FILE - In this Jan. 3, 2016, file photo, Arizona Cardinals head coach Bruce Arians smiles during an NFL football game against the Seattle Seahawks, in Glendale, Ariz. Nearly every coach and every player heading to the playoffs will insist how beneficial s
Rick Scuteri, File
January 08, 2016

TEMPE, Ariz. (AP) Loaded at pretty much every position, the Arizona Cardinals are in a ''win now'' mode.

That's true of their 63-year-old coach and especially true of their 36-year-old quarterback. Carson Palmer finally is in position to go for the first playoff victory of his 13-year NFL career, and knows he won't have many more chances like this.

With a 13-3 record, the Cardinals earned a first-round bye. They will play at home Jan. 16 against either Minnesota, Washington or Green Bay.

They wasted no time in preparing for those three potential opponents.

Each of their three practices during the bye week zoned in on one of them: Green Bay on Wednesday, Minnesota on Thursday, Washington on Friday.

It will give the Cardinals a head start when practice resumes next week.

''There will be some minor touches when we find out who we play,'' coach Bruce Arians said. ''But the majority of all three game plans is finished.''

The Cardinals are convinced their 36-6 home loss to Seattle in their regular-season finale was an aberration.

''We believe that if we play our game,'' Larry Fitzgerald said, '' we can beat anybody.''

Arizona had won nine in a row entering the game and had sewn up the No. 2 seed in the NFC (behind No. 1 Carolina) the previous week, so the Seahawks game hurt nothing except the Cardinals' pride.

''We had a very great stretch and now I see the same thing in their eyes,'' Arians said. ''There's something to play for. There's something to prepare for, just like we did for nine weeks.''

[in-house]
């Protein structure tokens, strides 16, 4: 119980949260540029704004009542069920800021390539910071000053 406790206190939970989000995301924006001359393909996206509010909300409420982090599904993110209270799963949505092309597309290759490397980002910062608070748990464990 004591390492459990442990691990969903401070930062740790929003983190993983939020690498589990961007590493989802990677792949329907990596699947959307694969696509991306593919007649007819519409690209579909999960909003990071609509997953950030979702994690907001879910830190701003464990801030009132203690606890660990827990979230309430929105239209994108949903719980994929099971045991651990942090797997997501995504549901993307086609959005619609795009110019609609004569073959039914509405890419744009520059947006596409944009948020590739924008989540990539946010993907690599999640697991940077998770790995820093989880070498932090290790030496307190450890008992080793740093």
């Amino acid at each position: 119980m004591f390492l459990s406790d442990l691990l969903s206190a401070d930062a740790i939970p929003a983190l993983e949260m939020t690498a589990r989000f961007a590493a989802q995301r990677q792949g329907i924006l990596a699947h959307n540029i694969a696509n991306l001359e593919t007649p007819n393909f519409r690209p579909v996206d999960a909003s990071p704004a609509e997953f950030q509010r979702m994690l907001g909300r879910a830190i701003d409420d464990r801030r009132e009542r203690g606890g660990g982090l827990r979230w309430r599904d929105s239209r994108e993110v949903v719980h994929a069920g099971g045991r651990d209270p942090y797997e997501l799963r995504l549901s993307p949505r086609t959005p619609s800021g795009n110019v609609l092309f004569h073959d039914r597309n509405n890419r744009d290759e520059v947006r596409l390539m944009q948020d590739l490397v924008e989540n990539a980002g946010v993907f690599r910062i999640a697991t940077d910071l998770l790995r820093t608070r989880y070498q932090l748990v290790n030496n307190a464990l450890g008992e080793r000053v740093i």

Palmer, a Heisman Trophy winner at USC and drafted by Cincinnati as the No. 1 pick overall in 2003, has played in 162 NFL games, but just two in the postseason. The first came in 2005, his second season as a starter.

Arians watched from the opposite sideline as Pittsburgh's wide receivers coach when Palmer dropped back on his first passing play and completed a 66-yarder to Chris Henry. But Palmer never saw the completion. He was hit, went to the ground writhing in pain with a torn ACL and MCL.

Palmer got another chance two years later when the Bengals made the playoffs as a wild card, but lost to the Jets.

Then came his bitter holdout with the Bengals in 2011 and a brief, difficult time with the Oakland Raiders before he was traded to Arizona, essentially for just a sixth-round draft pick, after the 2012 season.

Through it all, Palmer said, he never lost hope that he'd appear in the playoffs again.

''Just knew it would happen,'' he said. ''I didn't know when or how, but I just expected it and prepared for it.''

The Cardinals made the playoffs last year as a wild card. But without Palmer and his backup Drew Stanton, both out with knee injuries, Arizona was down to third-string quarterback Ryan Lindley in a 27-16 playoff loss at Carolina.

Now Palmer enters the postseason at the controls of an offense that leads the NFL in total yards (408.3 per game) and is second in scoring (30.6 points). He has thrown for franchise records of 4,671 yards and 35 touchdowns.

Fitzgerald, in a renaissance season, caught 109 passes to break his decade-old franchise mark as the leader of a talented group of receivers that includes John Brown and Michael Floyd. Fitzgerald and Brown each topped 1,000 yards receiving and Floyd probably would have had the start of his season not been slowed after he dislocated three fingers in training camp.

David Johnson took over for the injured Chris Johnson at running back and has been another big-play threat, both as a runner and receiver. Johnson, who leads the team with 13 touchdowns, was chosen NFL offensive rookie of the month for December.

''If he would have played more earlier in the year I think he could be rookie of the year,'' Fitzgerald said. ''He's a dynamic player.''

The Cardinals' defense dominated in a 38-8 rout of Green Bay two weekends ago, then came out flat and was steamrolled by Russell Wilson and the Seahawks.

''That put a nasty taste in your mouth,'' cornerback Jerraud Powers said. ''It's not like basketball where you can get beat by 20 and then 24 hours later you've got a new game. We have to wait a little bit and that's kind of been the drive during practice. Guys just can't wait to be in our home stadium next week, play whoever we're going to play.''


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